- Monensin interacts with the parasite during the motile stage (sporozoites and merozoites) and does not penetrate the intestinal cells.
- Nicarbazin interacts later during the lifecycle of the parasite and can penetrate the intestinal cells (1st and 2nd generation schizonts).
The different modes of action of monensin and nicarbazin work synergistically, resulting in a high performing product that gives optimal efficacy.
Synergy of two strong, active compounds
An anticoccidial sensitivity test (AST) has demonstrated this synergistic effect between nicarbazin and monensin: the combination of both products performed better than the products individually.
Monensin included in the diet at 40 ppm did not reduce lesions for any of the Eimeria species. Nicarbazin included in the diet at 40 ppm significantly reduced the lesions for E. tenella but the other Eimeria species were not significantly affected. The combination of nicarbazin and monensin (both at 40 ppm) significantly reduced the lesions for all Eimeria species (Table 1), proving the synergistic effect of the two active ingredients.
Although Monimax® is a new product, the active compounds have been on the market for many years, so development of resistance is a legitimate concern. Recent feedback from the field suggests reduced efficacy of the frequently used nicarbazin/narasin combination product currently on the market.
For this reason, a meta-analysis was performed to evaluate the effectiveness of Monimax® against recent Eimeria field strains in comparison to a nicarbazin/narasin product. The meta-analysis was performed using the data from 27 different ASTs conducted over a 7-year period (2013-2019). The Eimeria isolates were collected from commercial farms from 13 different countries with different anticoccidial control programs.
The sensitivity trials were conducted in two different research institutes, using a comparible, standardized AST protocol (Figure 2). In short, groups of cage-reared birds were supplemented with Monimax® or nicarbazin/narasin starting 2 days before oral inoculation with different Eimeria field strains. Approximately 6 days after inoculation, the severity of lesion scores (according to Johnson and Reid, 1970) and other performance parameter measurements were collected and compared to an uninfected, untreated control group (UUC), and an infected, untreated control group (IUC). All coccidiostats were used at their current registered European dosages.
Average daily gain (ADG), average daily feed intake (ADI) and feed conversion ratio (FCR) were collected over the course of one week and compared in a meta-analysis from 27 standardized sensitivity trials (Table 2). The in-feed application of Monimax® was compared to both control groups and to the inclusion of a nicarbazin/narasin combination product.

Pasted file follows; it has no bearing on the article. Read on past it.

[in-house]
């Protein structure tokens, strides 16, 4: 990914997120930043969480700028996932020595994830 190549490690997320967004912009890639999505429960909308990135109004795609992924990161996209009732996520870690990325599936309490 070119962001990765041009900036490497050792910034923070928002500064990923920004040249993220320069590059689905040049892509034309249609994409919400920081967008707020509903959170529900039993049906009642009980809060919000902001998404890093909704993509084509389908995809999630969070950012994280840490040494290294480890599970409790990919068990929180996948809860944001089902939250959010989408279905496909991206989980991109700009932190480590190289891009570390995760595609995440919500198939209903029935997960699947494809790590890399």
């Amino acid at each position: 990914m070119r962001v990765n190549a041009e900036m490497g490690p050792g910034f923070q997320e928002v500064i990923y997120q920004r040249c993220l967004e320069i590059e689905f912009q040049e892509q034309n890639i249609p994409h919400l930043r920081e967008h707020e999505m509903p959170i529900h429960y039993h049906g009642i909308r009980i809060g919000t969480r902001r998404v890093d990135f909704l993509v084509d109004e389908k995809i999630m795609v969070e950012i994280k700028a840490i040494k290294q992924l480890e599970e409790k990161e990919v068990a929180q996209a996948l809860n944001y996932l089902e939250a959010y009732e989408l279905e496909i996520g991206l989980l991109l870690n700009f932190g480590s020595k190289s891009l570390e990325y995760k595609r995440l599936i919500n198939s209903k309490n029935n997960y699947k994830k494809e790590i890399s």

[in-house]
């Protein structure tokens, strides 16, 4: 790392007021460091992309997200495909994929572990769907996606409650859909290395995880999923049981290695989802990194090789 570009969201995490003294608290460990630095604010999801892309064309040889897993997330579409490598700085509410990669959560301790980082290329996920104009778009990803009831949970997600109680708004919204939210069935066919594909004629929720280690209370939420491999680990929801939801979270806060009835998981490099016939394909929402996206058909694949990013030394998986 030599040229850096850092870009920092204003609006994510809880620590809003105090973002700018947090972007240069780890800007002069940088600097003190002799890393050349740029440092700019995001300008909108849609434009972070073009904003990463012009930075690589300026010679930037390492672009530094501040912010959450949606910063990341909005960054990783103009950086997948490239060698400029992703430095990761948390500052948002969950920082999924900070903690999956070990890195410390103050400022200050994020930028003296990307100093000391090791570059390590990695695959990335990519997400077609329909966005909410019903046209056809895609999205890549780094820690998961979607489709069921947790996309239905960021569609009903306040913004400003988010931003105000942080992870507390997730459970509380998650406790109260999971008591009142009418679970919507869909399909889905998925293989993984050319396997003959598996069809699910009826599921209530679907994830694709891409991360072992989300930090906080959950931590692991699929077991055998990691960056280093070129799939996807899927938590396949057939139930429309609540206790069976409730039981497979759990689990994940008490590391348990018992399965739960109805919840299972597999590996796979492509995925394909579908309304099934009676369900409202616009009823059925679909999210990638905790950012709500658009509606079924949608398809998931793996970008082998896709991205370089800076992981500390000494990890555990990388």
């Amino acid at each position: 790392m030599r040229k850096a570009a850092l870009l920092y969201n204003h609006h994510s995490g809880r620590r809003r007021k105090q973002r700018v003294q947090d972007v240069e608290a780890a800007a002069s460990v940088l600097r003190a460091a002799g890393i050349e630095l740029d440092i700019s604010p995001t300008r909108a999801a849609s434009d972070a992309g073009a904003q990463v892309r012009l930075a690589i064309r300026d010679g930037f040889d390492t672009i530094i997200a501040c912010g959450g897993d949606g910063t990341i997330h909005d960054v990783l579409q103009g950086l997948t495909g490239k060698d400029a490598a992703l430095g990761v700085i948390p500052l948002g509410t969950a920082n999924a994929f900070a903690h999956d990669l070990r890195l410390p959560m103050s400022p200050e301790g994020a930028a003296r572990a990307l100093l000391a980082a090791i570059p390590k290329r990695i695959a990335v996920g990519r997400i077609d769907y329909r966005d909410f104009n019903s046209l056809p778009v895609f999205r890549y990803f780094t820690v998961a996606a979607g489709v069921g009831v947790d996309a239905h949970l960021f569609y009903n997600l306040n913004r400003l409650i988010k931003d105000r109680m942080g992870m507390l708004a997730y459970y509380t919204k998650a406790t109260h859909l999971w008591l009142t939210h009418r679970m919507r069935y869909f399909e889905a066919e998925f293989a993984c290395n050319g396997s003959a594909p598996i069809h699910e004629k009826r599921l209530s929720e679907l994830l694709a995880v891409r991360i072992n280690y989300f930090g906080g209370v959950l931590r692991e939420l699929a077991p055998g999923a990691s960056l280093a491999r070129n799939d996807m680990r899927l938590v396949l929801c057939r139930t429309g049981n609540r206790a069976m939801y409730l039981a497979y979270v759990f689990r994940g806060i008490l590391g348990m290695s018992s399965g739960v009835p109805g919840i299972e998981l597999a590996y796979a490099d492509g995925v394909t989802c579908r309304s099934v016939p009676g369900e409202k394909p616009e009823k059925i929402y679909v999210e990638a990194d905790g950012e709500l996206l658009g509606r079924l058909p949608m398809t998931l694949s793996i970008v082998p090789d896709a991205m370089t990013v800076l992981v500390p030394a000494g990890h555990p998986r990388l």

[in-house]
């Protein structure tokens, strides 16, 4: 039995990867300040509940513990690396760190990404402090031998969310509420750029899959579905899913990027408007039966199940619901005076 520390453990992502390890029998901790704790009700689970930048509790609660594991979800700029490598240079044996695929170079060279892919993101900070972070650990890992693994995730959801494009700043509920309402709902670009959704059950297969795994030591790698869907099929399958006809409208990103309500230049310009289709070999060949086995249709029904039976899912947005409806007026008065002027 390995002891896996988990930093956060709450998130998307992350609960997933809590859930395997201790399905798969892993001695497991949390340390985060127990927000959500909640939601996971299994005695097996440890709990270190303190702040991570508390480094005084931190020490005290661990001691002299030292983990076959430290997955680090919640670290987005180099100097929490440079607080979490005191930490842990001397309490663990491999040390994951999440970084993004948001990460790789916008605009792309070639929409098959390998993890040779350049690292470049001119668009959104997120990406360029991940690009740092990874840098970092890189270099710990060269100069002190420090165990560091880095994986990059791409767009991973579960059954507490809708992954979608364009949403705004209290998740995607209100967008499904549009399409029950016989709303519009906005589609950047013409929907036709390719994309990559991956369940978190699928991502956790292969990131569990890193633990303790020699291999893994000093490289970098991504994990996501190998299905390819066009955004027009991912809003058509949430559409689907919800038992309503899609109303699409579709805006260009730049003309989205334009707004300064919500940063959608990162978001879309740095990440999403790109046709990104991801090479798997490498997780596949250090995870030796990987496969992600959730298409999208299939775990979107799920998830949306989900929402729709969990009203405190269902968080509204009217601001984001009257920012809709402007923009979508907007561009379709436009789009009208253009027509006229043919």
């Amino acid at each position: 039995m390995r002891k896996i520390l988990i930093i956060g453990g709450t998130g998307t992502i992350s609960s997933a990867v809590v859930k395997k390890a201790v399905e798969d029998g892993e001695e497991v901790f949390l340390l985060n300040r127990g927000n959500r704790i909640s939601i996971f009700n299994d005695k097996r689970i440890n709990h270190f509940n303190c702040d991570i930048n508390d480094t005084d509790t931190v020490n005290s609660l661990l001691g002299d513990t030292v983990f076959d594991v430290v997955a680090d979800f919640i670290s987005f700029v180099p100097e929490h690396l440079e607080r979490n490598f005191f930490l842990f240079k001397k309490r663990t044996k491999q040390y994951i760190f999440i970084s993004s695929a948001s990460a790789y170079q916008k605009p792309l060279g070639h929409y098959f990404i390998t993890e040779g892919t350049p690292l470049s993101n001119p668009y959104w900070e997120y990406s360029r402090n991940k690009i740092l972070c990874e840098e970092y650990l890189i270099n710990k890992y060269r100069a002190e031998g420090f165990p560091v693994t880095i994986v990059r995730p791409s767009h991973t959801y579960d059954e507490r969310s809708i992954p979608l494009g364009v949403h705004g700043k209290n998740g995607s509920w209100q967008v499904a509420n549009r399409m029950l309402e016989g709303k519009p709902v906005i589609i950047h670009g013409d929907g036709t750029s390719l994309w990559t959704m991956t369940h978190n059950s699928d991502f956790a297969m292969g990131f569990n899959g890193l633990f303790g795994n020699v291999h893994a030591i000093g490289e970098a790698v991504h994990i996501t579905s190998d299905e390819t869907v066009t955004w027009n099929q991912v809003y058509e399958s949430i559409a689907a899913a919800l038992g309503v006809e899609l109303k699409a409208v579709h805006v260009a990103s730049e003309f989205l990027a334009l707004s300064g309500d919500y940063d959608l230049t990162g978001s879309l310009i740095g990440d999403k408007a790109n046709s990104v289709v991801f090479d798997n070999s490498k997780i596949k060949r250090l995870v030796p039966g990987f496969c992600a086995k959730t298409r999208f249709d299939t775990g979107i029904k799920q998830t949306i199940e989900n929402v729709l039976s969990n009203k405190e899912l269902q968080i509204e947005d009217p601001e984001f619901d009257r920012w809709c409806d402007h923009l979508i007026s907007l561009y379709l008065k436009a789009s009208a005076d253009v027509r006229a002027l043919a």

Monimax® resulted in significantly higher values for all measured parameters (ADG, ADI and FCR) compared to the IUC. Although the difference was not statistically significant, Monimax® resulted in a numerically better performance compared to the nicarbazin/narasin combination.
Lesion scores were determined according to the Johnson and Reid (1970) scoring system. The least square mean (LSM) per Eimeria species is shown in Table 3.
The nicarbazin/narasin combination product did not deliver a significant reduction of E. acervulina, whereas Monimax® resulted in a significant reduction for all species (E. acervulina, E. maxima and E. tenella) compared to the IUC. Monimax® inclusion resulted in significantly lower lesions both for E. acervulina and E. maxima compared to nicarbazin/narasin.
Control of E. acervulina is very important as prevalence data, collected using Aviapp® demonstrates that E. acervulina is the most frequently diagnosed Eimeria spp. when monitoring broilers in Europe, followed by E. maxima and E. tenella. When plotting out lesion scoring data from more than 4,000 flocks over a 3-year period by age of the birds, E. acervulina is the main driver of the total mean lesion score (Figure 3).
Monimax® is a new anticoccidial product registered for use in Europe. The combination of nicarbazin and monensin results in a product with proven efficacy due to the synergistic effect of the two active compounds.
Monimax® has proven to significantly improve zootechnical and parasitological parameters in an extensive study including data from 27 standardized sensitivity trials. The birds that received Monimax® showed improvements in comparison to birds receiving the nicarbazin/narasin combination product due to significantly better control of E. acervulina and E. maxima. From a practical point of view, this is especially important as E. acervulina is the most prevalent Eimeria species in Europe.